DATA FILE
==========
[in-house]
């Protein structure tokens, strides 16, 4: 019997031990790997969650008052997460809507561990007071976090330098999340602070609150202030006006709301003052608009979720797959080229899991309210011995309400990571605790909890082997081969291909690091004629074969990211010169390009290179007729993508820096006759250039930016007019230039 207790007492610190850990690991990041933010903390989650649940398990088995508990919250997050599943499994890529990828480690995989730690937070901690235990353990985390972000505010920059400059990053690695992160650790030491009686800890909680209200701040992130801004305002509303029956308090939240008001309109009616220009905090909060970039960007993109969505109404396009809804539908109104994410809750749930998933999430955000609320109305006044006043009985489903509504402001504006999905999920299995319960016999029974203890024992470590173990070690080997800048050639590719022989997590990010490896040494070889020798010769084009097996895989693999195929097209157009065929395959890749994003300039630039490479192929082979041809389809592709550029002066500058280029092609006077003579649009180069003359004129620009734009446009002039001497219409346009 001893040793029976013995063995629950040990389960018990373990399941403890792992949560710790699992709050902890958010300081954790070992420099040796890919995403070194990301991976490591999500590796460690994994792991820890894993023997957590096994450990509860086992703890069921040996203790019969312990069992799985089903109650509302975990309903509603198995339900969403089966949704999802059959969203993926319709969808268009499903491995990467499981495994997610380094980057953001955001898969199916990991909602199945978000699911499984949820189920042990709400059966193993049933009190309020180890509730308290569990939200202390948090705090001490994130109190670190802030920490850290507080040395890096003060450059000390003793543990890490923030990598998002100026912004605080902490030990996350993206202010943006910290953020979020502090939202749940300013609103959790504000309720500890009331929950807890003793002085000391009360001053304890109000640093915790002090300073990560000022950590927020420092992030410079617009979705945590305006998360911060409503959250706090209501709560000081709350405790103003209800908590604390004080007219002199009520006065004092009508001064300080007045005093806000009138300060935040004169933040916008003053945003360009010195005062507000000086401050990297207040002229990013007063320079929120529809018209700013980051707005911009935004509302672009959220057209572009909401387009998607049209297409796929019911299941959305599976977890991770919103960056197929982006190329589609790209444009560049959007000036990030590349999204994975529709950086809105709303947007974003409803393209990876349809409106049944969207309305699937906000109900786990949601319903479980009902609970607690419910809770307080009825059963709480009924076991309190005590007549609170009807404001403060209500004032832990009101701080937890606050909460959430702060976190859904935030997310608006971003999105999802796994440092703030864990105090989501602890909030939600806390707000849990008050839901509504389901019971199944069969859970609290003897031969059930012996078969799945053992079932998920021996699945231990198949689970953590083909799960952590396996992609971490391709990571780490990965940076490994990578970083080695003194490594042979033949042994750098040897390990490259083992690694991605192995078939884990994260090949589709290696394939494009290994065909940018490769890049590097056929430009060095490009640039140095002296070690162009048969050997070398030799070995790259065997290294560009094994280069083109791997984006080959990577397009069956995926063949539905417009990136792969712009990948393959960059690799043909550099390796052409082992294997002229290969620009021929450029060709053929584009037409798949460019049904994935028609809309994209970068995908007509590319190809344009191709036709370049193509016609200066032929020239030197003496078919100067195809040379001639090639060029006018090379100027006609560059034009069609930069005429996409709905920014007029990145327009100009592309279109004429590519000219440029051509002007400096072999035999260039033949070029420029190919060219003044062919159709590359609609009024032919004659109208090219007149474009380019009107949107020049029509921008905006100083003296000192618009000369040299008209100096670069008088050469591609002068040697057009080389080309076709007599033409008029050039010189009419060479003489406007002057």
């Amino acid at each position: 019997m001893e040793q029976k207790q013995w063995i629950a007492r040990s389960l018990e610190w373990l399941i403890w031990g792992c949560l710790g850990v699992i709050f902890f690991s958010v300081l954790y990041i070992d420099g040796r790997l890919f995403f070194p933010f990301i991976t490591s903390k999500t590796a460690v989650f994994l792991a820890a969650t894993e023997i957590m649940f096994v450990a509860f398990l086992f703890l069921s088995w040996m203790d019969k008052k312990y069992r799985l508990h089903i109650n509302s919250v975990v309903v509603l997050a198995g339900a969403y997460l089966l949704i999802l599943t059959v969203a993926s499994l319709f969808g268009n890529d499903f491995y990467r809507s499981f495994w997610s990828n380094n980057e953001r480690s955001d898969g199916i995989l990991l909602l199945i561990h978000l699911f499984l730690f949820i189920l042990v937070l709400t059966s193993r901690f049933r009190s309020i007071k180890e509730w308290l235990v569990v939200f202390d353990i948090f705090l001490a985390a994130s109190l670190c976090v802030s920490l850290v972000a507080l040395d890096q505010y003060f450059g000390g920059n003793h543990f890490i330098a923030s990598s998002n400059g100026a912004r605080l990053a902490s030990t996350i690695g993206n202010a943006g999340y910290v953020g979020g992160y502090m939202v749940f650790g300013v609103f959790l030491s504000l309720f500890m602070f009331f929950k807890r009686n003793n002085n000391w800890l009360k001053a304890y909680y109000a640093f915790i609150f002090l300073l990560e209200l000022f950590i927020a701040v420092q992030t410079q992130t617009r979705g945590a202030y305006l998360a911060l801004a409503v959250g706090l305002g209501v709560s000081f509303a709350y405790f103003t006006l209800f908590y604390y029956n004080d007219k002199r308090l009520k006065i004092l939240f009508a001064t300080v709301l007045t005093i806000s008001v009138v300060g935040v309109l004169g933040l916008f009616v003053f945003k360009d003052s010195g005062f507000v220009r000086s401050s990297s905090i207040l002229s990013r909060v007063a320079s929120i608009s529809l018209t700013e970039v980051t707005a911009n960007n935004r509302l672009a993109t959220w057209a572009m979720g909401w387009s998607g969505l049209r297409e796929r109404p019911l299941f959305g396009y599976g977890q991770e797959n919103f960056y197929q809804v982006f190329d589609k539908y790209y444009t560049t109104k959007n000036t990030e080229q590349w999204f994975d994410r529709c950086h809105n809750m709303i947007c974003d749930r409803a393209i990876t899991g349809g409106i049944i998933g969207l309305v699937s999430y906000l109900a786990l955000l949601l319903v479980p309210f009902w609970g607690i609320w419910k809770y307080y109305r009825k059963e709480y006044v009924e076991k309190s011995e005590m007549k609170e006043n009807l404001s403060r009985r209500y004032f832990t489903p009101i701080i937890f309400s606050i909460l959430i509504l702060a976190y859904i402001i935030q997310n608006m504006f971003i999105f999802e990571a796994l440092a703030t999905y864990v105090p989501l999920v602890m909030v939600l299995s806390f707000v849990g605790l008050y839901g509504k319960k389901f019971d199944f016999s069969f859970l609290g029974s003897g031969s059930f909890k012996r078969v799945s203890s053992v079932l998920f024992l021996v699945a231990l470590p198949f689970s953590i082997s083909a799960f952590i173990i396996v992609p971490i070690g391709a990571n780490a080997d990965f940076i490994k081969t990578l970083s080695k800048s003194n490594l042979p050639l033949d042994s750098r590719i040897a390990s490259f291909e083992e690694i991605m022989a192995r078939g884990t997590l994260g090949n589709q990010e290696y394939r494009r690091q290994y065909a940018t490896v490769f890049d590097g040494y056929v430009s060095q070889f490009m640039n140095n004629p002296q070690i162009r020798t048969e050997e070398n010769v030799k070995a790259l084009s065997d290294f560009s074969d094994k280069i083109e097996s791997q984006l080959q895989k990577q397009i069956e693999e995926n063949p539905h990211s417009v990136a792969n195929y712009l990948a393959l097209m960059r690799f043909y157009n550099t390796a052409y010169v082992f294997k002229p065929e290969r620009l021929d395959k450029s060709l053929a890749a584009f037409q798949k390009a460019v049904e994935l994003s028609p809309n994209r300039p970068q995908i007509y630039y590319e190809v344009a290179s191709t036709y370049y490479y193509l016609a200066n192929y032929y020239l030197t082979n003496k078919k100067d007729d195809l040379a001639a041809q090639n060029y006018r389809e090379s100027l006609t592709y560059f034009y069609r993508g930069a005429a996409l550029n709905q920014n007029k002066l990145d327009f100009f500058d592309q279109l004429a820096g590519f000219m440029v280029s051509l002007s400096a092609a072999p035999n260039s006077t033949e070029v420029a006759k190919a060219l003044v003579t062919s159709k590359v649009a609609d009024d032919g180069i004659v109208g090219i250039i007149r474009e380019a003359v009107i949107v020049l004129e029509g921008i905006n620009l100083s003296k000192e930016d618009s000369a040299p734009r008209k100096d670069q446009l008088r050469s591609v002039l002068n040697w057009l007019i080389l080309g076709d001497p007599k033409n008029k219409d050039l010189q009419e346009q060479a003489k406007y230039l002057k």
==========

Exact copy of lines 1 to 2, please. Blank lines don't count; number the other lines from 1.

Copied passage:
[in-house]
């Protein structure tokens, strides 16, 4: 019997031990790997969650008052997460809507561990007071976090330098999340602070609150202030006006709301003052608009979720797959080229899991309210011995309400990571605790909890082997081969291909690091004629074969990211010169390009290179007729993508820096006759250039930016007019230039 207790007492610190850990690991990041933010903390989650649940398990088995508990919250997050599943499994890529990828480690995989730690937070901690235990353990985390972000505010920059400059990053690695992160650790030491009686800890909680209200701040992130801004305002509303029956308090939240008001309109009616220009905090909060970039960007993109969505109404396009809804539908109104994410809750749930998933999430955000609320109305006044006043009985489903509504402001504006999905999920299995319960016999029974203890024992470590173990070690080997800048050639590719022989997590990010490896040494070889020798010769084009097996895989693999195929097209157009065929395959890749994003300039630039490479192929082979041809389809592709550029002066500058280029092609006077003579649009180069003359004129620009734009446009002039001497219409346009 001893040793029976013995063995629950040990389960018990373990399941403890792992949560710790699992709050902890958010300081954790070992420099040796890919995403070194990301991976490591999500590796460690994994792991820890894993023997957590096994450990509860086992703890069921040996203790019969312990069992799985089903109650509302975990309903509603198995339900969403089966949704999802059959969203993926319709969808268009499903491995990467499981495994997610380094980057953001955001898969199916990991909602199945978000699911499984949820189920042990709400059966193993049933009190309020180890509730308290569990939200202390948090705090001490994130109190670190802030920490850290507080040395890096003060450059000390003793543990890490923030990598998002100026912004605080902490030990996350993206202010943006910290953020979020502090939202749940300013609103959790504000309720500890009331929950807890003793002085000391009360001053304890109000640093915790002090300073990560000022950590927020420092992030410079617009979705945590305006998360911060409503959250706090209501709560000081709350405790103003209800908590604390004080007219002199009520006065004092009508001064300080007045005093806000009138300060935040004169933040916008003053945003360009010195005062507000000086401050990297207040002229990013007063320079929120529809018209700013980051707005911009935004509302672009959220057209572009909401387009998607049209297409796929019911299941959305599976977890991770919103960056197929982006190329589609790209444009560049959007000036990030590349999204994975529709950086809105709303947007974003409803393209990876349809409106049944969207309305699937906000109900786990949601319903479980009902609970607690419910809770307080009825059963709480009924076991309190005590007549609170009807404001403060209500004032832990009101701080937890606050909460959430702060976190859904935030997310608006971003999105999802796994440092703030864990105090989501602890909030939600806390707000849990008050839901509504389901019971199944069969859970609290003897031969059930012996078969799945053992079932998920021996699945231990198949689970953590083909799960952590396996992609971490391709990571780490990965940076490994990578970083080695003194490594042979033949042994750098040897390990490259083992690694991605192995078939884990994260090949589709290696394939494009290994065909940018490769890049590097056929430009060095490009640039140095002296070690162009048969050997070398030799070995790259065997290294560009094994280069083109791997984006080959990577397009069956995926063949539905417009990136792969712009990948393959960059690799043909550099390796052409082992294997002229290969620009021929450029060709053929584009037409798949460019049904994935028609809309994209970068995908007509590319190809344009191709036709370049193509016609200066032929020239030197003496078919100067195809040379001639090639060029006018090379100027006609560059034009069609930069005429996409709905920014007029990145327009100009592309279109004429590519000219440029051509002007400096072999035999260039033949070029420029190919060219003044062919159709590359609609009024032919004659109208090219007149474009380019009107949107020049029509921008905006100083003296000192618009000369040299008209100096670069008088050469591609002068040697057009080389080309076709007599033409008029050039010189009419060479003489406007002057």